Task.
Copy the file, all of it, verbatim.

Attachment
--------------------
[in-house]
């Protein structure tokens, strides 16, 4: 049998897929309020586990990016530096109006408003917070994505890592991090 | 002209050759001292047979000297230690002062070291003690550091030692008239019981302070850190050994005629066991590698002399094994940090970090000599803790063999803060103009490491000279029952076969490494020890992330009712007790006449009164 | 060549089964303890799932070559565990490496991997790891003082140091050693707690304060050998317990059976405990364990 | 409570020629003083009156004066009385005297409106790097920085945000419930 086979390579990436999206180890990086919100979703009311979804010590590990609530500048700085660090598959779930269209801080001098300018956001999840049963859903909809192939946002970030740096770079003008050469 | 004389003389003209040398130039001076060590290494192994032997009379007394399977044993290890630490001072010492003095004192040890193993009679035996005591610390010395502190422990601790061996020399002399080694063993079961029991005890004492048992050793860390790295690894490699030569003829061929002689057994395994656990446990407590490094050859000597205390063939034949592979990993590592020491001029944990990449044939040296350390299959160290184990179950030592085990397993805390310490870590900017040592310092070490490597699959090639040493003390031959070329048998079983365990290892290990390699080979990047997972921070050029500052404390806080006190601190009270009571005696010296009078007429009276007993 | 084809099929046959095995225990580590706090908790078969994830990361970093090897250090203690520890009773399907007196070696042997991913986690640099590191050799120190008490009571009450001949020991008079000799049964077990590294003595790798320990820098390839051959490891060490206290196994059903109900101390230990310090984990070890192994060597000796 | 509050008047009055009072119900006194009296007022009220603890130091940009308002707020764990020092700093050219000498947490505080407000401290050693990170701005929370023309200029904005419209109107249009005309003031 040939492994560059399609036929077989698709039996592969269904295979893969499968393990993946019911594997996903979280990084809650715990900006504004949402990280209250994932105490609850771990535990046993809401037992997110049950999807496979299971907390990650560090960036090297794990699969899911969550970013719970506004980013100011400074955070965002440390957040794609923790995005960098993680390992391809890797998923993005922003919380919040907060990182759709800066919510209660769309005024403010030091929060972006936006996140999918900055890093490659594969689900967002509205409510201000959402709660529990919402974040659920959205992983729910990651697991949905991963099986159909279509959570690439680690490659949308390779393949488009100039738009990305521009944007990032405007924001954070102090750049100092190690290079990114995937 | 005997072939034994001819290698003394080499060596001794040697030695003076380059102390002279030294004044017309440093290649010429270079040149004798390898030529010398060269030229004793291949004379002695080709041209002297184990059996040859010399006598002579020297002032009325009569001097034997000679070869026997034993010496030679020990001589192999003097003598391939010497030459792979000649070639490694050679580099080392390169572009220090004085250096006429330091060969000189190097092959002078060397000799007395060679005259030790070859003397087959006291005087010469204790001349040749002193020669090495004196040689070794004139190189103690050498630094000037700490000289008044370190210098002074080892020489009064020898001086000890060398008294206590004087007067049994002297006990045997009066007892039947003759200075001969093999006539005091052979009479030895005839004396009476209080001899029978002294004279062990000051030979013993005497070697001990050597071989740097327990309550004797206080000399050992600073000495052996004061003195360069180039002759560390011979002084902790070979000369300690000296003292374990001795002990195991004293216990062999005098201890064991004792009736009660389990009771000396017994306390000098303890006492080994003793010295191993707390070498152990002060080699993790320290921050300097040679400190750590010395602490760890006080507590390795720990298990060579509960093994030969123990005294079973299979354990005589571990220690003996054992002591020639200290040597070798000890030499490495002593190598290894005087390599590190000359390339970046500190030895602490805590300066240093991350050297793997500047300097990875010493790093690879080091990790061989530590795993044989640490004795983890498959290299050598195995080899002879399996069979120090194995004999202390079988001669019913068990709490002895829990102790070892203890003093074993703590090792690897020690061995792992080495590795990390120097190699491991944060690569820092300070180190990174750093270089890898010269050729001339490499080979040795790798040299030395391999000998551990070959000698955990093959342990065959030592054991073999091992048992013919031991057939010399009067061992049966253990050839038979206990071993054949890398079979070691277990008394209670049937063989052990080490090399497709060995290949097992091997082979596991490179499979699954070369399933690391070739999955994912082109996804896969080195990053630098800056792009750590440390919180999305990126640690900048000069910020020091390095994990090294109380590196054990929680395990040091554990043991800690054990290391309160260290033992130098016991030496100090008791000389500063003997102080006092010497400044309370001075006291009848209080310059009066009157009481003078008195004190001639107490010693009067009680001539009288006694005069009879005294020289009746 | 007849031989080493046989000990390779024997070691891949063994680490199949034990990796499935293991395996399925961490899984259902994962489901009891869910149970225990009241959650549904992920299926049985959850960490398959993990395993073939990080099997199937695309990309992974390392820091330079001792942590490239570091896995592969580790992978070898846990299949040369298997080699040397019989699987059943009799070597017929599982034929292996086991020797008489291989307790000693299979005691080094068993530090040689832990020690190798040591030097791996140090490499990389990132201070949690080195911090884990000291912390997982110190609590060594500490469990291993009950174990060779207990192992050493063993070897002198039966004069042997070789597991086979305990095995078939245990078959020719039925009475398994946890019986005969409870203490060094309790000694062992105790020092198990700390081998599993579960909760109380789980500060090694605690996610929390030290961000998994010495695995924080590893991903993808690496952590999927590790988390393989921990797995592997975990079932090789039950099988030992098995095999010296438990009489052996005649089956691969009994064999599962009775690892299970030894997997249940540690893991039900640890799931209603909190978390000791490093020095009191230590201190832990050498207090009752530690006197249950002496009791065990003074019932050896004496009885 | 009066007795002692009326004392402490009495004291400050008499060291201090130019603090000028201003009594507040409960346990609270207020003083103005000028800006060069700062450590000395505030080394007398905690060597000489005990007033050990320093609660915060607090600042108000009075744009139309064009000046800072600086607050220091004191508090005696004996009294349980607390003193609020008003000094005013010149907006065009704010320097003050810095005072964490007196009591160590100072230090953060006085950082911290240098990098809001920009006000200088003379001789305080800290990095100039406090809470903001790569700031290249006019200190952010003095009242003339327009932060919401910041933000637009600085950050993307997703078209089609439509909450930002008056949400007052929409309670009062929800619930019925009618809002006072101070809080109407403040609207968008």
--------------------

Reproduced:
[in-house]
């Protein structure tokens, strides 16, 4: 049998897929309020586990990016530096109006408003917070994505890592991090 | 002209050759001292047979000297230690002062070291003690550091030692008239019981302070850190050994005629066991590698002399094994940090970090000599803790063999803060103009490491000279029952076969490494020890992330009712007790006449009164 | 060549089964303890799932070559565990490496991997790891003082140091050693707690304060050998317990059976405990364990 | 409570020629003083009156004066009385005297409106790097920085945000419930 086979390579990436999206180890990086919100979703009311979804010590590990609530500048700085660090598959779930269209801080001098300018956001999840049963859903909809192939946002970030740096770079003008050469 | 004389003389003209040398130039001076060590290494192994032997009379007394399977044993290890630490001072010492003095004192040890193993009679035996005591610390010395502190422990601790061996020399002399080694063993079961029991005890004492048992050793860390790295690894490699030569003829061929002689057994395994656990446990407590490094050859000597205390063939034949592979990993590592020491001029944990990449044939040296350390299959160290184990179950030592085990397993805390310490870590900017040592310092070490490597699959090639040493003390031959070329048998079983365990290892290990390699080979990047997972921070050029500052404390806080006190601190009270009571005696010296009078007429009276007993 | 084809099929046959095995225990580590706090908790078969994830990361970093090897250090203690520890009773399907007196070696042997991913986690640099590191050799120190008490009571009450001949020991008079000799049964077990590294003595790798320990820098390839051959490891060490206290196994059903109900101390230990310090984990070890192994060597000796 | 509050008047009055009072119900006194009296007022009220603890130091940009308002707020764990020092700093050219000498947490505080407000401290050693990170701005929370023309200029904005419209109107249009005309003031 040939492994560059399609036929077989698709039996592969269904295979893969499968393990993946019911594997996903979280990084809650715990900006504004949402990280209250994932105490609850771990535990046993809401037992997110049950999807496979299971907390990650560090960036090297794990699969899911969550970013719970506004980013100011400074955070965002440390957040794609923790995005960098993680390992391809890797998923993005922003919380919040907060990182759709800066919510209660769309005024403010030091929060972006936006996140999918900055890093490659594969689900967002509205409510201000959402709660529990919402974040659920959205992983729910990651697991949905991963099986159909279509959570690439680690490659949308390779393949488009100039738009990305521009944007990032405007924001954070102090750049100092190690290079990114995937 | 005997072939034994001819290698003394080499060596001794040697030695003076380059102390002279030294004044017309440093290649010429270079040149004798390898030529010398060269030229004793291949004379002695080709041209002297184990059996040859010399006598002579020297002032009325009569001097034997000679070869026997034993010496030679020990001589192999003097003598391939010497030459792979000649070639490694050679580099080392390169572009220090004085250096006429330091060969000189190097092959002078060397000799007395060679005259030790070859003397087959006291005087010469204790001349040749002193020669090495004196040689070794004139190189103690050498630094000037700490000289008044370190210098002074080892020489009064020898001086000890060398008294206590004087007067049994002297006990045997009066007892039947003759200075001969093999006539005091052979009479030895005839004396009476209080001899029978002294004279062990000051030979013993005497070697001990050597071989740097327990309550004797206080000399050992600073000495052996004061003195360069180039002759560390011979002084902790070979000369300690000296003292374990001795002990195991004293216990062999005098201890064991004792009736009660389990009771000396017994306390000098303890006492080994003793010295191993707390070498152990002060080699993790320290921050300097040679400190750590010395602490760890006080507590390795720990298990060579509960093994030969123990005294079973299979354990005589571990220690003996054992002591020639200290040597070798000890030499490495002593190598290894005087390599590190000359390339970046500190030895602490805590300066240093991350050297793997500047300097990875010493790093690879080091990790061989530590795993044989640490004795983890498959290299050598195995080899002879399996069979120090194995004999202390079988001669019913068990709490002895829990102790070892203890003093074993703590090792690897020690061995792992080495590795990390120097190699491991944060690569820092300070180190990174750093270089890898010269050729001339490499080979040795790798040299030395391999000998551990070959000698955990093959342990065959030592054991073999091992048992013919031991057939010399009067061992049966253990050839038979206990071993054949890398079979070691277990008394209670049937063989052990080490090399497709060995290949097992091997082979596991490179499979699954070369399933690391070739999955994912082109996804896969080195990053630098800056792009750590440390919180999305990126640690900048000069910020020091390095994990090294109380590196054990929680395990040091554990043991800690054990290391309160260290033992130098016991030496100090008791000389500063003997102080006092010497400044309370001075006291009848209080310059009066009157009481003078008195004190001639107490010693009067009680001539009288006694005069009879005294020289009746 | 007849031989080493046989000990390779024997070691891949063994680490199949034990990796499935293991395996399925961490899984259902994962489901009891869910149970225990009241959650549904992920299926049985959850960490398959993990395993073939990080099997199937695309990309992974390392820091330079001792942590490239570091896995592969580790992978070898846990299949040369298997080699040397019989699987059943009799070597017929599982034929292996086991020797008489291989307790000693299979005691080094068993530090040689832990020690190798040591030097791996140090490499990389990132201070949690080195911090884990000291912390997982110190609590060594500490469990291993009950174990060779207990192992050493063993070897002198039966004069042997070789597991086979305990095995078939245990078959020719039925009475398994946890019986005969409870203490060094309790000694062992105790020092198990700390081998599993579960909760109380789980500060090694605690996610929390030290961000998994010495695995924080590893991903993808690496952590999927590790988390393989921990797995592997975990079932090789039950099988030992098995095999010296438990009489052996005649089956691969009994064999599962009775690892299970030894997997249940540690893991039900640890799931209603909190978390000791490093020095009191230590201190832990050498207090009752530690006197249950002496009791065990003074019932050896004496009885 | 009066007795002692009326004392402490009495004291400050008499060291201090130019603090000028201003009594507040409960346990609270207020003083103005000028800006060069700062450590000395505030080394007398905690060597000489005990007033050990320093609660915060607090600042108000009075744009139309064009000046800072600086607050220091004191508090005696004996009294349980607390003193609020008003000094005013010149907006065009704010320097003050810095005072964490007196009591160590100072230090953060006085950082911290240098990098809001920009006000200088003379001789305080800290990095100039406090809470903001790569700031290249006019200190952010003095009242003339327009932060919401910041933000637009600085950050993307997703078209089609439509909450930002008056949400007052929409309670009062929800619930019925009618809002006072101070809080109407403040609207968008």